Broken down into these various categories – surf, downwind, all round & flatwater.
The surf race is the only 12’6” amongst these and is designed to be paddled in and around the waves. It’s a versatile size for a first raceboard, as they are generally stable, handle all conditions well and are easy to turn.
The downwind raceboards are designed to do exactly that, go downwind. An increasingly popular part of the sport, these boards have more nose rocker and are stable. This adds to the control when the board is pointed down a runner and glides along. A fun style of board if you live by the coast.
The all round raceboards are fast in flatwater, quick and controllable enough on a downwinder and can be also used as an ocean raceboard. Slightly more technical to master, they are also perfect for endurance races where you’d encounter a varying range of water conditions.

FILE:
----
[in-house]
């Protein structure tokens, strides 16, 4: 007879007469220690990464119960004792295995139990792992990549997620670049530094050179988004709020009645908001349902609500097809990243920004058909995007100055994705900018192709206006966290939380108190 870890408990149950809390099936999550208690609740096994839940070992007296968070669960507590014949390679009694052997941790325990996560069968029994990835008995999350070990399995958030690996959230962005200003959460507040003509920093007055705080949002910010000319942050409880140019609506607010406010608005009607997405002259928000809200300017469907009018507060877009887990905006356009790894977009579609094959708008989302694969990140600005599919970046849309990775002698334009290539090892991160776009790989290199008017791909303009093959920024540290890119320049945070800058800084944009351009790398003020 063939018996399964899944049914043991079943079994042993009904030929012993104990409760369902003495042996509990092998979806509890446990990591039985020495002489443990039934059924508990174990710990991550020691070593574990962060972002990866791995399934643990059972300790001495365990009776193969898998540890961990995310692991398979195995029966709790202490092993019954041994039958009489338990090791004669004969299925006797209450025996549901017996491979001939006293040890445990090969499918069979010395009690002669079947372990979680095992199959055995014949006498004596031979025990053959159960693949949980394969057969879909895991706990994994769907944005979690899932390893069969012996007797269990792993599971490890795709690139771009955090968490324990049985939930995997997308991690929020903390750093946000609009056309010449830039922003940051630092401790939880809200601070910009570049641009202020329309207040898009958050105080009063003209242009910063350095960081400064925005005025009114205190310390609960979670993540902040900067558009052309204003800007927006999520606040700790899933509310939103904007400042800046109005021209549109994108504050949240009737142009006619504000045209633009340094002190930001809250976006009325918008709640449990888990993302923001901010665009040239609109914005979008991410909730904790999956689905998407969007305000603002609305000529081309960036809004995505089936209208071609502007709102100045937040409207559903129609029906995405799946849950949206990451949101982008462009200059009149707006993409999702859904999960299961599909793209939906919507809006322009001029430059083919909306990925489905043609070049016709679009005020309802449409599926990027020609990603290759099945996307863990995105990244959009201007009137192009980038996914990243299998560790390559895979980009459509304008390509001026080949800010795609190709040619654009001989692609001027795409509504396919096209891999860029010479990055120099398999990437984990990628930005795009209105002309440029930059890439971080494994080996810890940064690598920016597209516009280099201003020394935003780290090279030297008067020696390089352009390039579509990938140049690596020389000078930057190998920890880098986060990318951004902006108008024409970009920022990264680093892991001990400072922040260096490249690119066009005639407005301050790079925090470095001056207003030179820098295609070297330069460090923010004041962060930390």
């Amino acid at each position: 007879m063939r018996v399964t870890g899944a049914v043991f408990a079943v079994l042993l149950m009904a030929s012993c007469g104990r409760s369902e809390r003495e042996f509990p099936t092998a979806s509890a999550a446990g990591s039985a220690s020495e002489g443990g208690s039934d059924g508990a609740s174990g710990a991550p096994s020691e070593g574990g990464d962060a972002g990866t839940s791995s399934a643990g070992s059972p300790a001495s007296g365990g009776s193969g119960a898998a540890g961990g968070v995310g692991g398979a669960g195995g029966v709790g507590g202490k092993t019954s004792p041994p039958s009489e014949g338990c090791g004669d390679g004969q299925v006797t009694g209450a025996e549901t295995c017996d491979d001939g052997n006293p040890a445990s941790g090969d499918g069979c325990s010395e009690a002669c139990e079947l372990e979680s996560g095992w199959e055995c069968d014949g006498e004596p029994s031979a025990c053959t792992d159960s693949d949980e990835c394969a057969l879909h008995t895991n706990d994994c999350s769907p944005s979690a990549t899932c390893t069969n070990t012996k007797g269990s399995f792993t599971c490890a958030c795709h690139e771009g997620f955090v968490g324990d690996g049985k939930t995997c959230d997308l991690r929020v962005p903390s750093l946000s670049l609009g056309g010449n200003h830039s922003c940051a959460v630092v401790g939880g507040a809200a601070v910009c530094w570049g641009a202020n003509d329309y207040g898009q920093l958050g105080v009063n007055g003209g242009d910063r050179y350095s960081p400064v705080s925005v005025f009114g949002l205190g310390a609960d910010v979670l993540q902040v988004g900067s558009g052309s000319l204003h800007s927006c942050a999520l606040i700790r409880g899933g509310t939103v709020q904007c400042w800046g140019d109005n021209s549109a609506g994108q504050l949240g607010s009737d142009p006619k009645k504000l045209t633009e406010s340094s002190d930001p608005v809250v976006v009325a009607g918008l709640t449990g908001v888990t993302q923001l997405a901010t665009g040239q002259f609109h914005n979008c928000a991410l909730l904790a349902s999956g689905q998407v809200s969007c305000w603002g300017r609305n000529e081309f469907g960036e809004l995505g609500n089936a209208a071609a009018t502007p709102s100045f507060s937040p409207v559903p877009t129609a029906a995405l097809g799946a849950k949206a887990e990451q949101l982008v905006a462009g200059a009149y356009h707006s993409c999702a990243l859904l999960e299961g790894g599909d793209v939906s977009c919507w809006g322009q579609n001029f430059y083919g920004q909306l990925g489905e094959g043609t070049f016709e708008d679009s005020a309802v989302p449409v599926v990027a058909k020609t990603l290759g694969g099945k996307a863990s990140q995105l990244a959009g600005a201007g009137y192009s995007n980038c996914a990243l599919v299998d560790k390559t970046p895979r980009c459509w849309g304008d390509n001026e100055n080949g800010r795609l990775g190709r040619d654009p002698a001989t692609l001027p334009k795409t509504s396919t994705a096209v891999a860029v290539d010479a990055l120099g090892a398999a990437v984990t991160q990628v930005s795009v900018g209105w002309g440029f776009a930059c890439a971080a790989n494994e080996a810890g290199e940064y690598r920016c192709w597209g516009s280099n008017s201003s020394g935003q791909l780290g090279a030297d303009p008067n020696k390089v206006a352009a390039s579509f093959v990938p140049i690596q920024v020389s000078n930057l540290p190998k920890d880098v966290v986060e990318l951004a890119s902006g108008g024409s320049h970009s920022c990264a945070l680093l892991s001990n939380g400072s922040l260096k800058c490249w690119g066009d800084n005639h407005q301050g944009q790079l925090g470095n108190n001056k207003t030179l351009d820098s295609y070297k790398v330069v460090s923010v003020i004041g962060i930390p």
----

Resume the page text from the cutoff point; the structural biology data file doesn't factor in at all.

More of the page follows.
Flatwater Raceboards are the most specialized style amongst the raceboards. They need flatwater to perform at their optimum and flatwater can be hard to source. These boards are very narrow making them unstable for anyone other than an experienced paddler. Average widths range from 25” right down to 21”. Blindingly fast due to their incredible glide. Many flatwater regattas are held on dedicated rowing venues.
What Board Style Suits Me?
Surf, Flatwater, Bay & Bumps?
When deciding on which board best suits you, try this checklist first to narrow down your shortlist.
1) Where do you live and how far is it from the water?
Some of us are fortunate to live within close proximity to the water, which will means you’ll have more opportunities to paddle regularly .
2) If you’re looking to just cruise around,